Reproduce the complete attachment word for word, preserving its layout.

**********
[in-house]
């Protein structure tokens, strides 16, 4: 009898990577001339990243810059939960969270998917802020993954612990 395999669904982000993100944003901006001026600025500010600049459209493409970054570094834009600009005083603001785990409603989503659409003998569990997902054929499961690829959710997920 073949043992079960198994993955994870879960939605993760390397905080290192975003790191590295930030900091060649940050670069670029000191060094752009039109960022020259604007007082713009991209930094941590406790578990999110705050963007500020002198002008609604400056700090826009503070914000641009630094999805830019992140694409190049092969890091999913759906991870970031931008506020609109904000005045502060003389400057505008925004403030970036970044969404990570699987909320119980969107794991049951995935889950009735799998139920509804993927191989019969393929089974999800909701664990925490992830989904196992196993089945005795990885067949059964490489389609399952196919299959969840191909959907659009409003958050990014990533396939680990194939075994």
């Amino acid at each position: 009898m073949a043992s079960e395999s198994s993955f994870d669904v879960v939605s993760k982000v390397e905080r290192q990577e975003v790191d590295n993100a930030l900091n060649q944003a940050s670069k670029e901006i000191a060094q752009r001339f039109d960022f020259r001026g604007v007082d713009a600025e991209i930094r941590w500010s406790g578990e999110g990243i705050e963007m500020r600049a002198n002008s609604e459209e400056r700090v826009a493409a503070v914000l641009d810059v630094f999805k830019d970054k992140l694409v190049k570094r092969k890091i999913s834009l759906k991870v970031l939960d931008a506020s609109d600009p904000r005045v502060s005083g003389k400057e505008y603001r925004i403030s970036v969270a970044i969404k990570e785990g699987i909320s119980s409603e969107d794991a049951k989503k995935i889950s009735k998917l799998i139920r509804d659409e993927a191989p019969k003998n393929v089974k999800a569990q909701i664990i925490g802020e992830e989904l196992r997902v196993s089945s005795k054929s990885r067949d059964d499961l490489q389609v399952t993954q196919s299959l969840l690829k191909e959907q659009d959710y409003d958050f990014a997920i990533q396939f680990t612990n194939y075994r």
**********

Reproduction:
[in-house]
């Protein structure tokens, strides 16, 4: 009898990577001339990243810059939960969270998917802020993954612990 395999669904982000993100944003901006001026600025500010600049459209493409970054570094834009600009005083603001785990409603989503659409003998569990997902054929499961690829959710997920 073949043992079960198994993955994870879960939605993760390397905080290192975003790191590295930030900091060649940050670069670029000191060094752009039109960022020259604007007082713009991209930094941590406790578990999110705050963007500020002198002008609604400056700090826009503070914000641009630094999805830019992140694409190049092969890091999913759906991870970031931008506020609109904000005045502060003389400057505008925004403030970036970044969404990570699987909320119980969107794991049951995935889950009735799998139920509804993927191989019969393929089974999800909701664990925490992830989904196992196993089945005795990885067949059964490489389609399952196919299959969840191909959907659009409003958050990014990533396939680990194939075994």
């Amino acid at each position: 009898m073949a043992s079960e395999s198994s993955f994870d669904v879960v939605s993760k982000v390397e905080r290192q990577e975003v790191d590295n993100a930030l900091n060649q944003a940050s670069k670029e901006i000191a060094q752009r001339f039109d960022f020259r001026g604007v007082d713009a600025e991209i930094r941590w500010s406790g578990e999110g990243i705050e963007m500020r600049a002198n002008s609604e459209e400056r700090v826009a493409a503070v914000l641009d810059v630094f999805k830019d970054k992140l694409v190049k570094r092969k890091i999913s834009l759906k991870v970031l939960d931008a506020s609109d600009p904000r005045v502060s005083g003389k400057e505008y603001r925004i403030s970036v969270a970044i969404k990570e785990g699987i909320s119980s409603e969107d794991a049951k989503k995935i889950s009735k998917l799998i139920r509804d659409e993927a191989p019969k003998n393929v089974k999800a569990q909701i664990i925490g802020e992830e989904l196992r997902v196993s089945s005795k054929s990885r067949d059964d499961l490489q389609v399952t993954q196919s299959l969840l690829k191909e959907q659009d959710y409003d958050f990014a997920i990533q396939f680990t612990n194939y075994r």